Erm … sorry about that. i got carried away. Knowing that social games aren’t leaving any time soon, let me know if you think social game developers should be externally limited, whether they should be self-limiting, or whether they should be free to gouge as much time and money from as many people as they like, crazy or sane, as our God-given free market allows. And also, please let me know who you think would win in a bare-chested pit fight between Ian Bogost and Curt Bererton. i’m writing the Bogost/Bererton slash fiction as we speak.


Mitchell Smallman has responded with a wonderfully thoughtful take on whales and the damage they do to player communities, and the responsibility of designers to create games that strive for more than vapid box-ticking as a mechanic.

Holding the Bag: How I Gamed GDC’s Top Social Game Developers

When i circled the Social Game Developers Rant in my GDC schedule as a must-see session, i had no idea that i’d wind up improvising my own rant in front of the thousands of attendees. The story of how that happened is an interesting study in the attitudes of the game industry’s top iconic figures, and how their influence flavours the way the rest of us see the social games space.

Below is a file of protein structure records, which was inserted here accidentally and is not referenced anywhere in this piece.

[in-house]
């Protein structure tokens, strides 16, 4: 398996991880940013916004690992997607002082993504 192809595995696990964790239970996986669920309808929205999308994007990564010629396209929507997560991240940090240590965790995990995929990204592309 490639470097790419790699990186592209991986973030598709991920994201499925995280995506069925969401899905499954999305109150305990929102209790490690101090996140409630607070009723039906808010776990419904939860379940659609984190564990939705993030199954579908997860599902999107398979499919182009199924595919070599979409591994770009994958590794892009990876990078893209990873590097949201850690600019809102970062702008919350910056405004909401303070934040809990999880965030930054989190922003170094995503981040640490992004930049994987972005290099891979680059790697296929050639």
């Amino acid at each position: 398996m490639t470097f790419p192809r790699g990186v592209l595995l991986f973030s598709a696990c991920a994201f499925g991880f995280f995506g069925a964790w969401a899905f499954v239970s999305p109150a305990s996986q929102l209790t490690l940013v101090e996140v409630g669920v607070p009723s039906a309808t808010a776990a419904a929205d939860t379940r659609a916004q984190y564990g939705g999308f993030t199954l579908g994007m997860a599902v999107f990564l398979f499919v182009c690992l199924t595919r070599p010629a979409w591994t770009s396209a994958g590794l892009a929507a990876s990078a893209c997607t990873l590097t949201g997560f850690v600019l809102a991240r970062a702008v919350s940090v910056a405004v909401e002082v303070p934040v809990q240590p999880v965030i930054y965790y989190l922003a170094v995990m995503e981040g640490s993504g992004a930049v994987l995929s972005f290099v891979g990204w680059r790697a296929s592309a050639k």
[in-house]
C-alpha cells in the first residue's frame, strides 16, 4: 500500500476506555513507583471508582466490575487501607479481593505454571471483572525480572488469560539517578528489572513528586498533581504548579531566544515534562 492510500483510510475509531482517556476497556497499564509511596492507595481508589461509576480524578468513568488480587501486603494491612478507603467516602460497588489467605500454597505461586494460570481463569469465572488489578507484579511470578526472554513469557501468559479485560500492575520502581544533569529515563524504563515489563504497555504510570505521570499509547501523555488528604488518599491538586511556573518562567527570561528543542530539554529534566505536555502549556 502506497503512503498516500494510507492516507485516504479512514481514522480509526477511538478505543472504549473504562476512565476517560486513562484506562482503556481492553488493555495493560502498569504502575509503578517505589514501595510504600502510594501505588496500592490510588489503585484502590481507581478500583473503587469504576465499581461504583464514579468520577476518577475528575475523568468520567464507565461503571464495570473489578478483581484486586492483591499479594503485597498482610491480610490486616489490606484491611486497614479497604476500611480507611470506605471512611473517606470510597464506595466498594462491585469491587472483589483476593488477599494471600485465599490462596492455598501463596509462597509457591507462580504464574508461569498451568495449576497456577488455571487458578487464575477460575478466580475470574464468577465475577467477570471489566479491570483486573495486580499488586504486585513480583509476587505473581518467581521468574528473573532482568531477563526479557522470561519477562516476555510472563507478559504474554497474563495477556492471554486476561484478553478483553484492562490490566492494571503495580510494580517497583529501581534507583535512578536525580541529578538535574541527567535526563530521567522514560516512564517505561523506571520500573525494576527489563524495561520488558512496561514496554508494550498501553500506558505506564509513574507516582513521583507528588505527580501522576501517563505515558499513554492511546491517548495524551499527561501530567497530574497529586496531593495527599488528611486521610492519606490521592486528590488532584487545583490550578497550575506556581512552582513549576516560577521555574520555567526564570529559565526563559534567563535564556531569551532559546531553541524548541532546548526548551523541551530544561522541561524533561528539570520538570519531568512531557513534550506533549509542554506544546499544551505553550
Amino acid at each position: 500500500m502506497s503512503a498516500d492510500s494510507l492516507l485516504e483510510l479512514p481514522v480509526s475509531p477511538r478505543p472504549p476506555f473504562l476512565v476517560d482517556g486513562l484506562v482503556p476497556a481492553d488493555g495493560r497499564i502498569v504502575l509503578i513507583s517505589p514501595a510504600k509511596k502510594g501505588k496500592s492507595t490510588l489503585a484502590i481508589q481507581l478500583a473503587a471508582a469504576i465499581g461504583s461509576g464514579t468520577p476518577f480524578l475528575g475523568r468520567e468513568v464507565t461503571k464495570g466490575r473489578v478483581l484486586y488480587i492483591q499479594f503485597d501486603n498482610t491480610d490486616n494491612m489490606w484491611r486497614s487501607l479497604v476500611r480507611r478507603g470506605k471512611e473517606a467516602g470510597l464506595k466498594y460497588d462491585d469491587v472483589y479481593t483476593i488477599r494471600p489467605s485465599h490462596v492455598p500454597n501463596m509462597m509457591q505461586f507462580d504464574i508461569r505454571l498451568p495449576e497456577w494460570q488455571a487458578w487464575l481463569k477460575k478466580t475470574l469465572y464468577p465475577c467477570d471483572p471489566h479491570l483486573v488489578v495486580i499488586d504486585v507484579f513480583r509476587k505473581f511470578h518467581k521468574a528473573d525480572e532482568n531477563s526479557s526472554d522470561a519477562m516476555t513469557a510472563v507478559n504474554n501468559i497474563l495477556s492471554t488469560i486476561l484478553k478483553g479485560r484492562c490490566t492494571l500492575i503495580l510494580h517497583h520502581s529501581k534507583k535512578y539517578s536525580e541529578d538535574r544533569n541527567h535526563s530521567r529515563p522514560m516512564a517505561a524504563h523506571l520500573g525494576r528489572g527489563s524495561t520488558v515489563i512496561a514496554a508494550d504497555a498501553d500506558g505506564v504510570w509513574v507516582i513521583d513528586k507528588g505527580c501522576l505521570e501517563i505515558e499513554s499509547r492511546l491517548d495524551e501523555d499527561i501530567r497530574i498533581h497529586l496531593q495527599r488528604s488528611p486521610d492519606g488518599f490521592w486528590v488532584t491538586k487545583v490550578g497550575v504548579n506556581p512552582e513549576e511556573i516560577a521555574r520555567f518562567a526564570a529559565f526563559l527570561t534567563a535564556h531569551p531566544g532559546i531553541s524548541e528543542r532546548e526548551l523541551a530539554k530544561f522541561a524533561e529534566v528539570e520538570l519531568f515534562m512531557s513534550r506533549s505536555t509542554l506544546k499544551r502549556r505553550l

Game Developers Rant

Image from last year’s rant unceremoniously ganked from Jason Della Rocca’s blog and used here without permission.

Respect is Earned

“No F@%$ucking Respect! Social Game Developers Rant Back” was held in one of the largest spaces at the Game Developers Conference: room 3014 in the West Hall, which seats roughly a billion people. The lunch time session promised informed, thought-provoking and entertaining rants from a line-up of the usual suspects:

  • Ian Bogost, wry academic and creator of the Cow Clicker parody of social games
  • Brenda Brathwaite, opinionated champion of (sometimes manipulatively) emotional games
  • Trip Hawkins, a cool and collective business maven who happened to found Electronic Arts
  • Chris Hecker, game graphics guru and indie advocate
  • Steve Meretsky, best known to me for his work in interactive fiction back in the day
  • Brian Reynolds, comparitively mild-mannered designer of some pioneering 4x games (and token Zynga panelist)
  • Scott Jon Siegel, a Playdom designer who was billed as the panel’s youngster, but who actually had more experience in social games than anyone else on the panel (a point he made abundantly clear in a loud, fast-paced, and HILARIOUS “bonus rant”, my favourite moment in the whole session)

Floating in the background was Jason Della Rocca, former IGDA chief who, i should point out, knows me. Moderating the panel was the equal-parts energetic and abrasive Eric Zimmerman.

Pay to Play